Zuckerberg insists Facebook does not sell user data

Founder of social media giant admits that some users are ‘distrustful’ of the platform

Facebook chief executive Mark Zuckerberg has written an opinion piece for the Wall Street Journal.

Facebook chief executive Mark Zuckerberg has written an opinion piece for the Wall Street Journal.

 

Facebook chief executive Mark Zuckerberg has insisted the social media giant does not sell user data on to third parties such as advertisers.

Mr Zuckerberg, in an opinion piece for the Wall Street Journal on Friday, said Facebook relies on advertising revenue to provide a free service, and that the feedback it had received from users suggested they would prefer to see targeted advertisements.

“That means we need to understand their interests,” he said. So based on what pages people like, what they click on, and other signals, we create categories and then charge advertisers to show ads to that category.

“On Facebook, you have control over what information we use to show you ads, and you can block any advertiser from reaching you. You can find out why you’re seeing an ad and change your preferences to get ads you’re interested in.”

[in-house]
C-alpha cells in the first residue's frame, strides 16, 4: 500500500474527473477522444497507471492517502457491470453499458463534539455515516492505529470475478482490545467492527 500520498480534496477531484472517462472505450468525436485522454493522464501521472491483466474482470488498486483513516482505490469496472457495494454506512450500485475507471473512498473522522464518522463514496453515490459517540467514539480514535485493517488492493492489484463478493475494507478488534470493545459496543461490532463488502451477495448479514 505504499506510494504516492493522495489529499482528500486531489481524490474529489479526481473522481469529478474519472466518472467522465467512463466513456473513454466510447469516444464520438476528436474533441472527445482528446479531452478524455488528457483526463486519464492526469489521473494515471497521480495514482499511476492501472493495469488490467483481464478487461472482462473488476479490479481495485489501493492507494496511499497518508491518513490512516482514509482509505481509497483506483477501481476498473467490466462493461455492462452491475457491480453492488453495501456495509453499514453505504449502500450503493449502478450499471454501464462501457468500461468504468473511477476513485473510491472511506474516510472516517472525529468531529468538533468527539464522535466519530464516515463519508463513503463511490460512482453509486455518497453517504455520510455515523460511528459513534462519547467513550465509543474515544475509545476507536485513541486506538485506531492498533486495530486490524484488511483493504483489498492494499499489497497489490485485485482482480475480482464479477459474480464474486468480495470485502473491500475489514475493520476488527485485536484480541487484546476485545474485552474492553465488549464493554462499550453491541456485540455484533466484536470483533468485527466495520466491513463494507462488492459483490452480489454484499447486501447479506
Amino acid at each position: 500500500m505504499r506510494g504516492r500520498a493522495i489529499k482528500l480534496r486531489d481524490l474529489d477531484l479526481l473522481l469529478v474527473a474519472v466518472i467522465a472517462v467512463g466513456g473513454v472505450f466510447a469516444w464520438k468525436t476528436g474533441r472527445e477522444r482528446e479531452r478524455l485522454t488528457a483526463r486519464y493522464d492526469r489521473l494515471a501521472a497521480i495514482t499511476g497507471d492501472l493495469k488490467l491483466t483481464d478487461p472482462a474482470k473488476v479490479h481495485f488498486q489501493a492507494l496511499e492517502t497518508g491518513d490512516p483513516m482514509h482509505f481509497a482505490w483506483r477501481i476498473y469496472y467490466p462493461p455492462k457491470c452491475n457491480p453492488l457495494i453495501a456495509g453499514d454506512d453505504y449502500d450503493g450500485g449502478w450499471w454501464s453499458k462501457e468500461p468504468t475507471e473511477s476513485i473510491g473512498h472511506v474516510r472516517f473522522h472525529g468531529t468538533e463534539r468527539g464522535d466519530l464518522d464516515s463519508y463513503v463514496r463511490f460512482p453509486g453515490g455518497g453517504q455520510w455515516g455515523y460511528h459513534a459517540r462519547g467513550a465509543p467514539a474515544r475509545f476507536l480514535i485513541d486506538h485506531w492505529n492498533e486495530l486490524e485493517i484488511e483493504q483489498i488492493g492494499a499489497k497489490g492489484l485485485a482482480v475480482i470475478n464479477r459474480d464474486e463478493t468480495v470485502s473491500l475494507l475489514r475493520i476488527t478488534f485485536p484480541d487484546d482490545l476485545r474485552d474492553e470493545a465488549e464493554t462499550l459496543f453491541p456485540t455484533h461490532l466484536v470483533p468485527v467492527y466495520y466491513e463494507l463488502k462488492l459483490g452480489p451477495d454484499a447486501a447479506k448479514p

However, Mr Zuckerberg admitted that some users harbour concerns about the model and are “distrustful” of Facebook.

“Sometimes this means people assume we do things that we don’t do,” he said. “For example, we don’t sell people’s data, even though it’s often reported that we do.

“In fact, selling people’s information to advertisers would be counter to our business interests, because it would reduce the unique value of our service to advertisers.

“We have a strong incentive to protect people’s information from being accessed by anyone else.”

The Facebook chief also addressed the issue of user engagement and whether the company deliberately leaves offensive content on the platform in order to drive clicks.

“I’m often asked if we have an incentive to increase engagement on Facebook because that creates more advertising real estate, even if it’s not in people’s best interests,” he said.

“Clickbait and other junk may drive engagement in the near term, but it would be foolish for us to show this intentionally, because it’s not what people want,” he said.

“Another question is whether we leave harmful or divisive content up because it drives engagement. We don’t. People consistently tell us they don’t want to see this content. Advertisers don’t want their brands anywhere near it.

“The only reason bad content remains is because the people and artificial-intelligence systems we use to review it are not perfect—not because we have an incentive to ignore it. Our systems are still evolving and improving.”

On the issue of whether the company’s advertising model encourages it to use and store more information than it otherwise would, Mr Zuckerberg said there was “no question” that it collects “some information” for ads, but that this is “generally important for security and operating our services”.